Sunday, April 06, 2014

Reflection on meeting Jan Dommerholt: Trigger points II

The computer appeared to be working much better this week. I'm all set to go to Brazil tomorrow, stick loaded. Last minute fussing over this and that. Had a moment of panic when I couldn't find my ziplock bag with the adaptors and phone charger in it. Looked all over. Finally found it in the new computer bag I bought on my way home from the Vancouver MTABC Pain Conference last weekend, while I was killing some time waiting for the finishing touches on my dead computer. Turned out it wasn't dead after all.. just comatose again. It smartened up with a new library rebuilt by the technician. So, yay.. staved off having to buy a new one, yet again.

Anyway, the weekend went well, I think.. Doug Alexander from is going to put all the presentations online, accessible by the conference attendees for a year, and available as online courses to anyone.

A highlight was that I got to meet and have a nice long conversation with Jan Dommerholt, who up until now had had email exchanges with years ago, but had never met in person. He was very nice to me.

I still don't buy the idea that "trigger points" of the sort that are palpable are actually in muscle, despite his protestations that a) he can palpate them there, and b) he can prove they are in muscle through modern day imaging. The only picture of one (supposedly one), is from the 1950's.. he had it in his presentation.  

Here is a pic someone took of us after lunch. He is in a wheelchair these days because he is recovering from a hip fracture sustained in a freak car accident five weeks prior.
From Jan's presentation I learned several things -
1. he does not discount any sort of input into the left side of the neuromatrix, including cutaneous input 
2. he does include nervous system considerations, including the neuromatrix model itself 
3. he admits there are "trigger points" that are too deep for him to get a fix on/palpate 
4. the work done so far has shown that contracture in striate muscle is *not* because of acetylcholine leakage at motor end plates (i.e., at least one hypothesis is disproved)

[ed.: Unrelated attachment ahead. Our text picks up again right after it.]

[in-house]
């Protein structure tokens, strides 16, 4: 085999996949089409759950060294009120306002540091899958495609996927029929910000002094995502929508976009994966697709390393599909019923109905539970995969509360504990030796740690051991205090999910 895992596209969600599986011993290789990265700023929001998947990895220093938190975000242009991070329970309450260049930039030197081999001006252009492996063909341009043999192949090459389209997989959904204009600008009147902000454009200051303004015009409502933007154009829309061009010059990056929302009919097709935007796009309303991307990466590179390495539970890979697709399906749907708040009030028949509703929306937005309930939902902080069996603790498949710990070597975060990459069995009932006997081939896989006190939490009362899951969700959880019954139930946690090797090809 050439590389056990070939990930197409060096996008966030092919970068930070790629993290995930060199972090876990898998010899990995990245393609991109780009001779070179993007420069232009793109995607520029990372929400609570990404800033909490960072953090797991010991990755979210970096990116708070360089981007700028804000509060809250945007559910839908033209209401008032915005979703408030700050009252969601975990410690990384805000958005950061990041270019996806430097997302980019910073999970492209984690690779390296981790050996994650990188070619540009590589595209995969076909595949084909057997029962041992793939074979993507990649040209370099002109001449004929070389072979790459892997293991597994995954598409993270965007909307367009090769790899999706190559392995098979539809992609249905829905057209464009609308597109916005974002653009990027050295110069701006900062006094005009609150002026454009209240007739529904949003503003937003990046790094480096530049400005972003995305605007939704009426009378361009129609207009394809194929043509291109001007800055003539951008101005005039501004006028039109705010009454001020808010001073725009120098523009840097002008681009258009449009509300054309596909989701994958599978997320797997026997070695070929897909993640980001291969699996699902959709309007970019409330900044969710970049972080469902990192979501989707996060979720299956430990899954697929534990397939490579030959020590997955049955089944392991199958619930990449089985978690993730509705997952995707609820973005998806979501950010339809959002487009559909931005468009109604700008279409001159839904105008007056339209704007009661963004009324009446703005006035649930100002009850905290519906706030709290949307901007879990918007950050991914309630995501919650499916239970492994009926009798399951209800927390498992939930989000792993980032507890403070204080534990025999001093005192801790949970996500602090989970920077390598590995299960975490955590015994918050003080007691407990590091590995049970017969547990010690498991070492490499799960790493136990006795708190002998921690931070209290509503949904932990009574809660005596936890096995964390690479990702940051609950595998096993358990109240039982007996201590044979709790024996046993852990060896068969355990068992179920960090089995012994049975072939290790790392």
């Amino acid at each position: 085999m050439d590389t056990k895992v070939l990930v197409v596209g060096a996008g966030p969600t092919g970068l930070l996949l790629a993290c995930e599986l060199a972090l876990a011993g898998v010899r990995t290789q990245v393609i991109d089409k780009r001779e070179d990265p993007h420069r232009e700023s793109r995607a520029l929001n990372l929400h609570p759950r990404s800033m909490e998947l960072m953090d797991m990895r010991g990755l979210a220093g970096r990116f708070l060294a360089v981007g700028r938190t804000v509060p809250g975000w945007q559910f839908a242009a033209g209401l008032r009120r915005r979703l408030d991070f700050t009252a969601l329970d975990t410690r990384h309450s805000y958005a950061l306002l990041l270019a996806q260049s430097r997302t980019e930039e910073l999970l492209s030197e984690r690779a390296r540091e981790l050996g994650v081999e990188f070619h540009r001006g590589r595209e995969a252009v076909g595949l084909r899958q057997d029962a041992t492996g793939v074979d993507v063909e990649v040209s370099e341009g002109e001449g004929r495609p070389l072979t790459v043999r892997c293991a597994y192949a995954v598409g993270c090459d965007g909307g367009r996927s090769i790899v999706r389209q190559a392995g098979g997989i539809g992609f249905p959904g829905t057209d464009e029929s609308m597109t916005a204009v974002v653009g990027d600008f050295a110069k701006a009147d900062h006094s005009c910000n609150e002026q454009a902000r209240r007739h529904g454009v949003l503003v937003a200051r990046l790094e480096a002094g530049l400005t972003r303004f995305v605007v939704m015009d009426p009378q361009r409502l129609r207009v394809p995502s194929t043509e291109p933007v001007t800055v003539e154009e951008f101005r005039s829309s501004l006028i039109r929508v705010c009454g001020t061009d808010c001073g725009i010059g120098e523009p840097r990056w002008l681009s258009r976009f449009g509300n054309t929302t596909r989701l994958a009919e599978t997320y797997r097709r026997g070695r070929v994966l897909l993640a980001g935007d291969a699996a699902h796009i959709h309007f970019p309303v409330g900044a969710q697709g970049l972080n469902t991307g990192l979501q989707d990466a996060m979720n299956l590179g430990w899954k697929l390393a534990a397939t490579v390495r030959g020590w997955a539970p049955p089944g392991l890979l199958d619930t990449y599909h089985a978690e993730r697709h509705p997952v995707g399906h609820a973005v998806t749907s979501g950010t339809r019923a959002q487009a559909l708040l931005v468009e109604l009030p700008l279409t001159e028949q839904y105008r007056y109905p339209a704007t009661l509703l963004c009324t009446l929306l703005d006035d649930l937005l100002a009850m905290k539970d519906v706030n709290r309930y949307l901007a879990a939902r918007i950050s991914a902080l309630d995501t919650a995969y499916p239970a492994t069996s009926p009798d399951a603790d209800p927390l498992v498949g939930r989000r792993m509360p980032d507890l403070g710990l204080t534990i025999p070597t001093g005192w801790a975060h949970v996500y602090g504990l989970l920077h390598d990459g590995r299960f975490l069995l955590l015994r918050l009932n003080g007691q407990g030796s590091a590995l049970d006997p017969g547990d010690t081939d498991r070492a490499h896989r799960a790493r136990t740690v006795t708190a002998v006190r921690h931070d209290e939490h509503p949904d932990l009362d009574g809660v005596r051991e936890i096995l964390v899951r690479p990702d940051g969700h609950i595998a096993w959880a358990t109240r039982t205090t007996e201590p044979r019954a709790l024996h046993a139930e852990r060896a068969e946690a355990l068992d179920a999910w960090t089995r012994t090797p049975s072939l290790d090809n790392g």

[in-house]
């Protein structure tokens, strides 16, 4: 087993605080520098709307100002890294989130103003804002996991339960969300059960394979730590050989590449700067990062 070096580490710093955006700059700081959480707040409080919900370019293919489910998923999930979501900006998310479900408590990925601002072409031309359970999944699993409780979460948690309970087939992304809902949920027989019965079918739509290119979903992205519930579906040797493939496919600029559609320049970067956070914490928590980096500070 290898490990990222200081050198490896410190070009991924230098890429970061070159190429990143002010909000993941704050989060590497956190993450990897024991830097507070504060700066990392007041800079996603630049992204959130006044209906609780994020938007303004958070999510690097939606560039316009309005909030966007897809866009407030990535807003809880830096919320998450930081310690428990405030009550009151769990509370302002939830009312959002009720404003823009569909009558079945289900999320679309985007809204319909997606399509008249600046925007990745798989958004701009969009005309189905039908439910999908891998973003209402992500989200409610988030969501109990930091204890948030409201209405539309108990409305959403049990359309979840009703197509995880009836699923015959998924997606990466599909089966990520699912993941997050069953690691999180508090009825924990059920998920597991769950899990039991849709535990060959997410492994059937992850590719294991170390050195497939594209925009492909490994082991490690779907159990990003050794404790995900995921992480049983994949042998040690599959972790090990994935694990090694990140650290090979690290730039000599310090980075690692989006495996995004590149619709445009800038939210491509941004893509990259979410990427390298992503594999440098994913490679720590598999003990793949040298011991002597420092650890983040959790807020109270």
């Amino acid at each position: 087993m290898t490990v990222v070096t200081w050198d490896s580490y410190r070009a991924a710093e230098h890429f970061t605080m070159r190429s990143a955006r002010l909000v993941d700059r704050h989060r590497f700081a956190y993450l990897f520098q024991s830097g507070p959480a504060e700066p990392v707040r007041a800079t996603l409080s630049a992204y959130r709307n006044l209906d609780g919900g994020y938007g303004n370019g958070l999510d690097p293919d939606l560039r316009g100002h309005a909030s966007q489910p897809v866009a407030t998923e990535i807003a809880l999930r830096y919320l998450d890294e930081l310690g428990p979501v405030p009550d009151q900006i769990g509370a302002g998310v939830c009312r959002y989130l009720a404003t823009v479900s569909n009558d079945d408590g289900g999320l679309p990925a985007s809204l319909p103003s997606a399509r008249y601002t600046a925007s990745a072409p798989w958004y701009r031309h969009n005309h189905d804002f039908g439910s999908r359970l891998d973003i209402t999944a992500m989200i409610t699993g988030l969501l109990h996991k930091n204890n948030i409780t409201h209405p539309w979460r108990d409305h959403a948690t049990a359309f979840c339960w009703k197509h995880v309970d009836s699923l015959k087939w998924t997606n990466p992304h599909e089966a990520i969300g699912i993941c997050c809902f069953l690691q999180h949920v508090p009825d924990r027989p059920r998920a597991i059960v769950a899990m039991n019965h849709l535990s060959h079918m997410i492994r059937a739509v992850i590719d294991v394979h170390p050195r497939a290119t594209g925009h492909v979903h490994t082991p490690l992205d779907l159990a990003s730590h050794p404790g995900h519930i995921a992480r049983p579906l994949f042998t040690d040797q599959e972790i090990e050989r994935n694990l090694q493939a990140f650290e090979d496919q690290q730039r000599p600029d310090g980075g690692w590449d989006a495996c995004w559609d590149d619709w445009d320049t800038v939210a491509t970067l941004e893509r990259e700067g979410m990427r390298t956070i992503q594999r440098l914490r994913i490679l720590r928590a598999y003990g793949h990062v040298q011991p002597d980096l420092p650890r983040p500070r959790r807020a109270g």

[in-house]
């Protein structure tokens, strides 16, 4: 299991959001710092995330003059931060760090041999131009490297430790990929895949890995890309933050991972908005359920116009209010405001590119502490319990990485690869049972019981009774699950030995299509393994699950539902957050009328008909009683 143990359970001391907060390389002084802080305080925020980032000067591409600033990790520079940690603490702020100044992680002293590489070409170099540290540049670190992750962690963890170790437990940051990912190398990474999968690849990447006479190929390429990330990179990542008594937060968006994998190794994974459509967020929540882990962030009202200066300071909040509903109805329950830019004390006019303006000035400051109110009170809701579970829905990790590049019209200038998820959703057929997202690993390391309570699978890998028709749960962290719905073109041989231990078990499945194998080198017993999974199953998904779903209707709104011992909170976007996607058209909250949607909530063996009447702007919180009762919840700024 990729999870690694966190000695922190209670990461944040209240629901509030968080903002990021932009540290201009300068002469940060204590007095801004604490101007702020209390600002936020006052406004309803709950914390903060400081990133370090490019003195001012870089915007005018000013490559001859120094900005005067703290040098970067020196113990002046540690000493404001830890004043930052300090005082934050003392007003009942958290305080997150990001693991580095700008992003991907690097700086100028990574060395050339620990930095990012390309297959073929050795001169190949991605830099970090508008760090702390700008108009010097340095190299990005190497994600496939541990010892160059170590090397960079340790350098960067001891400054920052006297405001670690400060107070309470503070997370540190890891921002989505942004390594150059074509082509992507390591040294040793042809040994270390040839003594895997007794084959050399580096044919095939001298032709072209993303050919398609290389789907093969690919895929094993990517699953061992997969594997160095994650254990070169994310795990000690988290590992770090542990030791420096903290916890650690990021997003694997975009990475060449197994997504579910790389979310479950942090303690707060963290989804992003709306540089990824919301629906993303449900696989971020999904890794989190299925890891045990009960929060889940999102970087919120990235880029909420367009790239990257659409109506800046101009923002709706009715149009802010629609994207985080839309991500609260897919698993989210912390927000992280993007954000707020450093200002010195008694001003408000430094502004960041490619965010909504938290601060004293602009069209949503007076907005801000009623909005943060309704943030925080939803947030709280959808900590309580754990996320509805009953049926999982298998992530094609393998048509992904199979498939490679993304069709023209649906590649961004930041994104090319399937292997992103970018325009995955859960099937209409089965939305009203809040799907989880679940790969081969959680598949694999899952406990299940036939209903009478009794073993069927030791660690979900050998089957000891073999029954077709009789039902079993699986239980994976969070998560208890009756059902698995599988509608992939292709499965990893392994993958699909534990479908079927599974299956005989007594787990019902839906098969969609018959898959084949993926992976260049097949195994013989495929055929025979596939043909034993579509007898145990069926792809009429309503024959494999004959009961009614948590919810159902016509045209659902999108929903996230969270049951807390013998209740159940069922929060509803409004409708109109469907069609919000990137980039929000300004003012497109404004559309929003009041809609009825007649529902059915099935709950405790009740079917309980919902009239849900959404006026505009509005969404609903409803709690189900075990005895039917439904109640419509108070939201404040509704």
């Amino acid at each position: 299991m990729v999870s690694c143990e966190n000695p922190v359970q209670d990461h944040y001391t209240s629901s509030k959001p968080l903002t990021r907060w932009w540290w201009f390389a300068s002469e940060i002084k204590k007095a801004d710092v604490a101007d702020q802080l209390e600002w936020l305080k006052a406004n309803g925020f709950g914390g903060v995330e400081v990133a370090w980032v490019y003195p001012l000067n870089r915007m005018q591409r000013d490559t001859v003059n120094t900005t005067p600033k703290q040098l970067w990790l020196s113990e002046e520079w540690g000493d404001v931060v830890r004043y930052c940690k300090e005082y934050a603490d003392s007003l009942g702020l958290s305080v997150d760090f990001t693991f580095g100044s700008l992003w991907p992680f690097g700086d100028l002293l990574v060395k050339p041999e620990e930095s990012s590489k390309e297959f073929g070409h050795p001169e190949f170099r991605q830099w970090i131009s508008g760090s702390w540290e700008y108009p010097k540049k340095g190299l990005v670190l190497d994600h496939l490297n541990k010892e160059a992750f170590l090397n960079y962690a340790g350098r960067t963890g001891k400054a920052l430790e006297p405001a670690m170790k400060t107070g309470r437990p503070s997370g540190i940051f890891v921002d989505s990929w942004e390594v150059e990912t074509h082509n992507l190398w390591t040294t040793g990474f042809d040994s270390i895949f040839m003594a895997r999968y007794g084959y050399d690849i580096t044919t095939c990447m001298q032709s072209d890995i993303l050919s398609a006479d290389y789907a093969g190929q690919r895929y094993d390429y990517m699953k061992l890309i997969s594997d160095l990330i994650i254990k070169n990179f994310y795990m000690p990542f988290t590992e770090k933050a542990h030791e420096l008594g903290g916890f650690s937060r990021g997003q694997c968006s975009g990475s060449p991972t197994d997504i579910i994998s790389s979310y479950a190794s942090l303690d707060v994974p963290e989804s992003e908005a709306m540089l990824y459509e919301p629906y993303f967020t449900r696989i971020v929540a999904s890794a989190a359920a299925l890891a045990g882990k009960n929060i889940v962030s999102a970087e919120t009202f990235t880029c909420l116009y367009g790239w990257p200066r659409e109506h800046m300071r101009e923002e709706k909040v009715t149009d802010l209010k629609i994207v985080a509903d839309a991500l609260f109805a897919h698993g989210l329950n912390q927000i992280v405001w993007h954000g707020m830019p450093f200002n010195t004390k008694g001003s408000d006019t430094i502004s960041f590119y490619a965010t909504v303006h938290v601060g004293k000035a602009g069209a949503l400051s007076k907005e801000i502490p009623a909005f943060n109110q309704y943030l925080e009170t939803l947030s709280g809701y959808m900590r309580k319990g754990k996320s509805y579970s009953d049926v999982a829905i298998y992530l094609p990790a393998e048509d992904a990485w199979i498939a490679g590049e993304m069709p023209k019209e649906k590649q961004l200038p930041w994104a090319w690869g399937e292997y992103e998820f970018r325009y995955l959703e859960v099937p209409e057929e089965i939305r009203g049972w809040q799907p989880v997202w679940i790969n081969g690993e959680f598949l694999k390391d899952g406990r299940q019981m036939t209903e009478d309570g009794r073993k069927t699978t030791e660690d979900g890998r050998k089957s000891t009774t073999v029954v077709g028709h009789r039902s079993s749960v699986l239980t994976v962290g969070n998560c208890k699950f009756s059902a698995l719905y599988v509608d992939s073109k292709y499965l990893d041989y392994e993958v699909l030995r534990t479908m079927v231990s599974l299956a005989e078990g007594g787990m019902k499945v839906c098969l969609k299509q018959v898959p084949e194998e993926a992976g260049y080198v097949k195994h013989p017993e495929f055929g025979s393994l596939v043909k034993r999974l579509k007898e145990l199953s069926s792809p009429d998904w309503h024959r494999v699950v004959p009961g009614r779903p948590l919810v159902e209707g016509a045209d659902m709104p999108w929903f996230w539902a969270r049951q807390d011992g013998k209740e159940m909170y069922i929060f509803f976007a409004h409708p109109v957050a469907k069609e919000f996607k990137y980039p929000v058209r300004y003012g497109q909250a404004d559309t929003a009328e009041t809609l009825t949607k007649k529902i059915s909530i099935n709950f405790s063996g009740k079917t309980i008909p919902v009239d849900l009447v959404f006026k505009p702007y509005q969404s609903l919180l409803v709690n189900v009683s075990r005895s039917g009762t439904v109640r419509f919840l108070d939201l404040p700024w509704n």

5. the "bibles" by Travell and Simons need a massive update, which is unlikely to happen, as long as they keep selling the way they still are/do. Lots of $ for the estate.  
(I forgot to ask him, but this may be the source of all that money the trigger point people use to fund all the research they do on trigger points.)
He took us through the history of his meeting with Travell and Simons and becoming hooked up to their enthusiasm. They found an inexhaustible promoter-scholar-researcher in Jan, that's for sure.

He teaches courses in dry needling. From our conversation I learned he feels despair (as we all do) about all the needling going on out there that is not accompanied by any neuroscience or pain science (he makes people pass a test on all of that before they can be certified by him.)  He deplored the state of affairs, with way too much needling going on based in poor training. I gathered he didn't approve of the Chan Gunn model (the one that took over Canada like a strangler fig tree).

He answered my question re: what exactly is being "triggered", & why are these points (so far inside the body, so supposedly responsive to a needle) called "trigger" points, with this: If they trigger a "muscle" twitch, then they are trigger points.
He doesn't differentiate between teeny muscle contracture "trigger" points and other "sore" spots, as near as I could determine: if there is a twitch to palpation, that defines it as a "trigger" point in his mind - nothing else, like for example, a crabby nerve with secondary hyperalgesia creating protective reflexive motor output from the cord (which would be palpable much more superficially). 
To me this represents a confound that has not been satisfactorily answered or eliminated. Simon Gandevia tried hard to eliminate cutaneous confound from ordinary "muscle" reflex testing and as far as I know, couldn't.

He didn't say much when I asked him, "what if the teeny muscle contractures you study are just secondary to altered physiology that is secondary to nervous system dysfunction, and not a "cause" of anything"?
He slid past the idea that perhaps other things buried in the skin organ, contracted up by smooth muscle, secondary to physiological disturbance, might be a confound to the notion of being able to reliably palpate trigger points in striate muscle. He insisted his hands could find them except where "they are too deep" - one was left wondering if he meant the muscle was too thick, or if the cutis/subcutis was four inches thick and hard to feel through. This was unclear.
He thinks SomaSimple is mean to people. He has the right to entertain that opinion. Certainly SomaSimple isn't any friend to trigger point hypothesis, or ideas about treatment that are based on fascia. It's there to critique ideas, not people, but if people are too wedded to their ideas they may feel it's an inhospitable place.. that isn't SomaSimple's fault though.
I countered with this: people who are trying to think for themselves and who have become burdened by popular (but wrong, from a nervous system standpoint) opinion need a place to get gripes off their chest, and argue with (not from) "authority."